1. The same balance and centeredness also creates the power to fight correctly and can be used this way. The same calmness of mind is needed to read a situation correctly before you act with enraged emotions. Tai chi strengthens and heals the body. While today this usually means protecting us from bad seated postures and work stress, it also means curing us from injuries or making us more resistant to whatever life throws at us. So yes, there is a fighting aspect to the art.
  2. Tai chi chuan is an active, physical process. Many of the schools in the U.S. lean towards a more relaxed enjoyable training. However, we get the best results from doing the form when we are pushing ourselves by going lower, going longer, and continuing our learning.

A good definition of tai chi chuan is one that helps us understand why we are doing the art and how we can benefit from continued practice. In this, it is best to think of it as learning to take in to consideration the ultimate (極 chi) extremes (太 tai) of any situation and following a physical practice (拳 chuan) so you can get the health benefits and learn the philosophy to apply to other areas of your life.

Why is there so much confusion in the pronunciation and meaning of tai chi?

Here is a little history and an explanation. Chinese is made up of characters and ideograms to represent the concept of what they are writing about.  Whereas the writing you are currently reading  is a string of sounds that your brain puts together to get the concept.  Up until recently, most writings on Chinese topics in English used the Wade-Giles system.  This is a system that was developed by a British ambassador to China (Wade) in the mid 1800s and refined into dictionary format (Giles) in 1892.  However, the letters that were written did not always match the sound.  In the late 1950s linguists from China developed the Hanyu Pinyin system which does a more consistent job at representing the same sound with the same letter.  Where this leaves us today is that most resources on tai chi mix the two systems such as in a blog post I say titled: “Finding the Tao (Wade-Giles) in Qi Gong (Pinyin).”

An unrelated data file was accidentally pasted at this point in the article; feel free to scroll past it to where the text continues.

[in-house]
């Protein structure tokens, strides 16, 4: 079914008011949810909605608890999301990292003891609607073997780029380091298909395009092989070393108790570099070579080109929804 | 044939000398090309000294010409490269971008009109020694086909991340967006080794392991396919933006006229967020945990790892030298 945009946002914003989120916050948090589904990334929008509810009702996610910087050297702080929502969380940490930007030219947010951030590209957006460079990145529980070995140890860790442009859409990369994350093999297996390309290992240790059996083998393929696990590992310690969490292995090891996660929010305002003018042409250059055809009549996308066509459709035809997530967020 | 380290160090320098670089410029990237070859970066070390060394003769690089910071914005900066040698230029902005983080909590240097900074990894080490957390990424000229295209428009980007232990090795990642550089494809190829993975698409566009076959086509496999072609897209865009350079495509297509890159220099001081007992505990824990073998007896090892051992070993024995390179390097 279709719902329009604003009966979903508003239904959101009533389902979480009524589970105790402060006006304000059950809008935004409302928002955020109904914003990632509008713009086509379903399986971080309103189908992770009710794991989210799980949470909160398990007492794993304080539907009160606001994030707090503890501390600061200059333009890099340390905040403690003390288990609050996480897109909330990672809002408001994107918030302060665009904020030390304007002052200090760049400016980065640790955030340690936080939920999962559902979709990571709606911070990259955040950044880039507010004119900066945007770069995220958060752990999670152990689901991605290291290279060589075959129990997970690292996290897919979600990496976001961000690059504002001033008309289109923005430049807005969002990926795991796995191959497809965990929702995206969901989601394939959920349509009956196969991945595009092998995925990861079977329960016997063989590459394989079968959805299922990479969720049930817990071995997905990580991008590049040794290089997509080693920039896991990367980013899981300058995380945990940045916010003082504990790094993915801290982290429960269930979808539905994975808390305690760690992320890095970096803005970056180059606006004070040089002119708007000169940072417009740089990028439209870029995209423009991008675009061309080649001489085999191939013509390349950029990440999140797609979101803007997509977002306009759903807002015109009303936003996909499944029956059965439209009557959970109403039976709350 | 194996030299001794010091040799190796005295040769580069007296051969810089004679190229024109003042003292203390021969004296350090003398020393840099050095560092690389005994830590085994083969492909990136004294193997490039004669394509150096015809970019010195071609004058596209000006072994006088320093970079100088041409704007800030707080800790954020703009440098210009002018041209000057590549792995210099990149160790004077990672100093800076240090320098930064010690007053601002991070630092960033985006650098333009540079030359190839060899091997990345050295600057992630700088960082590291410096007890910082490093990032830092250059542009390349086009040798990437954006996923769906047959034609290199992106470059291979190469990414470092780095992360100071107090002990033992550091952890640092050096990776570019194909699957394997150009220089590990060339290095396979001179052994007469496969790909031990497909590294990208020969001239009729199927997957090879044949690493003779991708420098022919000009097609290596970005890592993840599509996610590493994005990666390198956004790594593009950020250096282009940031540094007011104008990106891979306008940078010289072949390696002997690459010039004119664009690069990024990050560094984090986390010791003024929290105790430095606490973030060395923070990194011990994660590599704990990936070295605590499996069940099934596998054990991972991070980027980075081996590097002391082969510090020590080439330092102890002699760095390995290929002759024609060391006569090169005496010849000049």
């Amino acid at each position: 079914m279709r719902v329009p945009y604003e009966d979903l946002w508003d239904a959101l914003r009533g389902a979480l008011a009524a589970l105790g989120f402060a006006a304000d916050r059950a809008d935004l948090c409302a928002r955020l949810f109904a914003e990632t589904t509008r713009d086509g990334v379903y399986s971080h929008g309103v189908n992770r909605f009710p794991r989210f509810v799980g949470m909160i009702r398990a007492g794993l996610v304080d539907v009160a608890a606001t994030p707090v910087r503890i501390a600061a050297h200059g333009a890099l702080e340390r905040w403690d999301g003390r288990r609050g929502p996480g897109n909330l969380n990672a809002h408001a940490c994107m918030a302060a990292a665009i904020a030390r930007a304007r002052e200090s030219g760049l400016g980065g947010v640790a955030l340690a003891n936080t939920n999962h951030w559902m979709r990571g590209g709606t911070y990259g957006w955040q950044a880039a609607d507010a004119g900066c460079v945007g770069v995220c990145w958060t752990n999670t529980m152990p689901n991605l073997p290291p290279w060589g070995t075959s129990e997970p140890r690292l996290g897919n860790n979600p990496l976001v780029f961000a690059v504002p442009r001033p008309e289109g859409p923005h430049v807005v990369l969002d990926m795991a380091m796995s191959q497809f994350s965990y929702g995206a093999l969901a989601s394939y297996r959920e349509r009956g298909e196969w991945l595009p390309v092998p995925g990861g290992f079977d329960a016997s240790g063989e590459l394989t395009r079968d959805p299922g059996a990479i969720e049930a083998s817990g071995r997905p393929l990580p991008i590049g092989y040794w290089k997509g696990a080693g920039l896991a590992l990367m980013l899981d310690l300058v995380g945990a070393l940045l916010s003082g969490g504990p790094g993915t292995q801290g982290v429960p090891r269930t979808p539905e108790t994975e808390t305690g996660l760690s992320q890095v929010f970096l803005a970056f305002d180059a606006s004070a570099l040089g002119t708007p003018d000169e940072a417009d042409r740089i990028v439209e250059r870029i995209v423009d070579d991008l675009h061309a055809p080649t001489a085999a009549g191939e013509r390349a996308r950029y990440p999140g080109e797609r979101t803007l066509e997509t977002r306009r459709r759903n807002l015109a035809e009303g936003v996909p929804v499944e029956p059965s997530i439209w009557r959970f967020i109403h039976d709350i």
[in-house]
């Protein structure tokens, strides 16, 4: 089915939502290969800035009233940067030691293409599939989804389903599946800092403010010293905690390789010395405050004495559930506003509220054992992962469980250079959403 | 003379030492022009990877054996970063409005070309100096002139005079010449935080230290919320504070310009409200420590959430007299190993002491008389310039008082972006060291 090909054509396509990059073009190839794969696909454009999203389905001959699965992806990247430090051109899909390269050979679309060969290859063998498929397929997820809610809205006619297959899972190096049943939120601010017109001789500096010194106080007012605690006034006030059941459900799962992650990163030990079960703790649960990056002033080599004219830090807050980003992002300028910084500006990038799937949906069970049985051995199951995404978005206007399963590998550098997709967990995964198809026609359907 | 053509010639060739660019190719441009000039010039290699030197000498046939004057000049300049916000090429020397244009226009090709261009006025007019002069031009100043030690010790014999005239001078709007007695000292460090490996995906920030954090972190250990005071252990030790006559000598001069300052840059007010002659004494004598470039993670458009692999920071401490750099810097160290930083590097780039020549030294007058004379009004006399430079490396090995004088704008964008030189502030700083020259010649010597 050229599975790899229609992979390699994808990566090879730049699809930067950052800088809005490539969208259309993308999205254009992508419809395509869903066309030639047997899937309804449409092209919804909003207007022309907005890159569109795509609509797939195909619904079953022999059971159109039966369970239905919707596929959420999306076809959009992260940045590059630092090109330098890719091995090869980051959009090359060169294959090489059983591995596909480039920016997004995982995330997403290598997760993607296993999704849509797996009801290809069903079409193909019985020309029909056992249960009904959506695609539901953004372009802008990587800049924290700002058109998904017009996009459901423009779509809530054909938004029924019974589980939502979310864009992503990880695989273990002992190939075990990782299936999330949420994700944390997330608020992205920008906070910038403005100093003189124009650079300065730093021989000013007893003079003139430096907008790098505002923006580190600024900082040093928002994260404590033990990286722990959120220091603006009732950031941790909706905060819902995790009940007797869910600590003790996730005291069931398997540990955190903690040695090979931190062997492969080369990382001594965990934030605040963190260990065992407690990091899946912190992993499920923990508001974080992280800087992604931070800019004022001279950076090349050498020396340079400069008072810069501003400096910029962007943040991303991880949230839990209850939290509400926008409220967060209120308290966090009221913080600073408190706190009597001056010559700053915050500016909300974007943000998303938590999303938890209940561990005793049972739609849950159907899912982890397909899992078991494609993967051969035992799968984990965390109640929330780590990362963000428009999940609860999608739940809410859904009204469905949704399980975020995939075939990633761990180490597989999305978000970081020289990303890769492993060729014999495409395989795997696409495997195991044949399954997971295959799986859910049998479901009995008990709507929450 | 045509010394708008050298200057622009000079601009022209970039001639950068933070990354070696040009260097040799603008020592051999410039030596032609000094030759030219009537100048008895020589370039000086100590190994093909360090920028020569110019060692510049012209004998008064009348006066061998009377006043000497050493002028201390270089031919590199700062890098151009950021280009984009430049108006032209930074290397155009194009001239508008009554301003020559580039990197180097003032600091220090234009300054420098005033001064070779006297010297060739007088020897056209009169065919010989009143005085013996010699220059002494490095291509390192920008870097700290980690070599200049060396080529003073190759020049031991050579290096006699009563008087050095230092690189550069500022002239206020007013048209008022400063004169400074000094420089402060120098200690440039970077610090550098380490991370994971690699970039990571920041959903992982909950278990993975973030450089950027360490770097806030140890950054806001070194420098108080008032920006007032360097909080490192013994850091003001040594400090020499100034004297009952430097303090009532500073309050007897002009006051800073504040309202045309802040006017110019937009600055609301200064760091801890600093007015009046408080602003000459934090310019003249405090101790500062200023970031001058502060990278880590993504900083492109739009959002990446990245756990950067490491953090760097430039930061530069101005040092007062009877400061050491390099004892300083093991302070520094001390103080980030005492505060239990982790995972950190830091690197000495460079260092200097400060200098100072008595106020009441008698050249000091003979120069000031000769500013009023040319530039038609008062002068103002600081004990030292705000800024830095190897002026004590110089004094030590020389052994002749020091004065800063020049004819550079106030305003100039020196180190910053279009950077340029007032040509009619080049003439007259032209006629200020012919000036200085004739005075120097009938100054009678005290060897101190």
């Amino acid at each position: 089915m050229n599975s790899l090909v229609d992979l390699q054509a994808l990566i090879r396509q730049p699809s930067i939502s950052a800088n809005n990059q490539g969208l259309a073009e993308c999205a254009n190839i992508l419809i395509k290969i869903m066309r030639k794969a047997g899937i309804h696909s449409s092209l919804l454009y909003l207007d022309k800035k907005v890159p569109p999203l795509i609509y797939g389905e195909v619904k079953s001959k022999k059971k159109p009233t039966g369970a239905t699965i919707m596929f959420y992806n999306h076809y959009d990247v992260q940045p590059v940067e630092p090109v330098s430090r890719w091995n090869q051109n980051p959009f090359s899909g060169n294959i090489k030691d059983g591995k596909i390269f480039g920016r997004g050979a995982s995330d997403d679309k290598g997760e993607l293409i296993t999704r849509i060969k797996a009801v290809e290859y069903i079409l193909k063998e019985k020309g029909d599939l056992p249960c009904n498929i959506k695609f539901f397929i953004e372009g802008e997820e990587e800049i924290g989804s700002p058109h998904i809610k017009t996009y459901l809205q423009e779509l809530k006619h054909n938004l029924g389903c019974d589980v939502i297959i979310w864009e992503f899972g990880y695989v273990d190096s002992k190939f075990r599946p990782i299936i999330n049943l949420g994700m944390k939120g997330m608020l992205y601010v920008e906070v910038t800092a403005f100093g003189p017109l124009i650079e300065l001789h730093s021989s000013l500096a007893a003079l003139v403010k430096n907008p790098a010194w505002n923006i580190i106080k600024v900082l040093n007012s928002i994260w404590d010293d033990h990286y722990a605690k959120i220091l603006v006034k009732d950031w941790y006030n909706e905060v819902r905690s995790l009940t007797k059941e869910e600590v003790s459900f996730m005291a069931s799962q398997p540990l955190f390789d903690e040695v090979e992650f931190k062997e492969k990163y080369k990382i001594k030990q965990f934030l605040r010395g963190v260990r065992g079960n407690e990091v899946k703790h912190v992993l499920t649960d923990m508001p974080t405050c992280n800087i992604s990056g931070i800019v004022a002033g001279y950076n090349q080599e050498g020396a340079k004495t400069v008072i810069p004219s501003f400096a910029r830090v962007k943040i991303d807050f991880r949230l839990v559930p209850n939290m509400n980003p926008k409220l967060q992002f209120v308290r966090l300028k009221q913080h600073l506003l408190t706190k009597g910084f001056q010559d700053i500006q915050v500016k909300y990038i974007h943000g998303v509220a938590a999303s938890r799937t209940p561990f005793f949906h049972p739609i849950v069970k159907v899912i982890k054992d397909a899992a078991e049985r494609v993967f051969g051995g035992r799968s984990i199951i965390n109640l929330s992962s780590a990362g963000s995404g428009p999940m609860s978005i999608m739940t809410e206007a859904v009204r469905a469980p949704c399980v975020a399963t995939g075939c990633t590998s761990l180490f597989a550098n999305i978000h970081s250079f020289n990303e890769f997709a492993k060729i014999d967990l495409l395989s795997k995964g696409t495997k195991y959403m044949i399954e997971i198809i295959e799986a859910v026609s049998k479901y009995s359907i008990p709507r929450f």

What do I need to be concerned with when spelling tai chi?

Below is a chart of words that are commonly spelled in different ways.  Be comfortable and accepting of the different spellings, know the common pronunciation, and be familiar with what is being referred to.

Common Words Related to Tai Chi

Dan TianTan T’ienDon TienElixir Field
DaoTaoDowThe Way, a philosophical pursuit
Dao De JingTao Te ChingDow Day JingDaoist Classic
Lao ZiLao TzuLao DzuhDaoist philosopher
QiCh’iCheeLife Energy
Qi GongCh’I KungChee GungEnergy Work
Taiji QuanT’ai Chi Ch’uanTie Jee ChuanTaiji Martial Ar

Tai Chi is not only filled with new, difficult-to-define words but there is disagreement on how they are spelled.  This disagreement has then led to variations on how words are pronounced.

Tai chi Pronunciation 101: Why do people say tai chi differently?  

For those of you who really take interest (nerd out) on the intricacies of the language I will present the phonological explanation for all of the confusion.  The differences in spelling are due to one sound being perceived as a sort of sister sound.  “Minimal pairs” are sounds that share the same articulatory placements.  For example, the mouth movements for /b/ and /p/ are identical except that /b/ has the voice box turned on.  You can put your hand on your throat and whisper puh and buh to experience this.  The common minimal pairs with common errors in tai chi words are:

D – TDao – Taotongue touches behind the teeth
G – KGong fu – Kung futongue touches high in the back of the mouth
J (from judge) – CHtai chi – taijitongue touches the palate

On computer tests of dialect differences a recording begins by making a hard voiced sound (B!).  Little by little the voicing (vibration) is removed and the listener has to tell when the /b/ has turned into a /p/.  Participants with different native tongues identified different places. What this adds up to is that languages can have two slightly different sounds and both call them /b/. For example 1 = western speakers and 2 = Asian language speakers.


In short, if you are not a native mandarin speaker, continue to pronounce it Tie CHEE and CHE GONG and spell it however it is most familiar to you. Instead, put your effort into making your practice consistent so that you can eventually understand he meaning behind the words.

Keep Reading!: Tai Chi vs. Qigong

Scott Prath

Scott has been practicing and teaching tai chi and qigong since 2000. He is a lead instructor for the Austin Chen Tai Chi Association. His interest in the internal martial arts began after traveling in India and Nepal, and he has since traveled to China to train. Scott has published over 100 articles on tai chi with a focus on research showing the benefits of practicing.

Recent Posts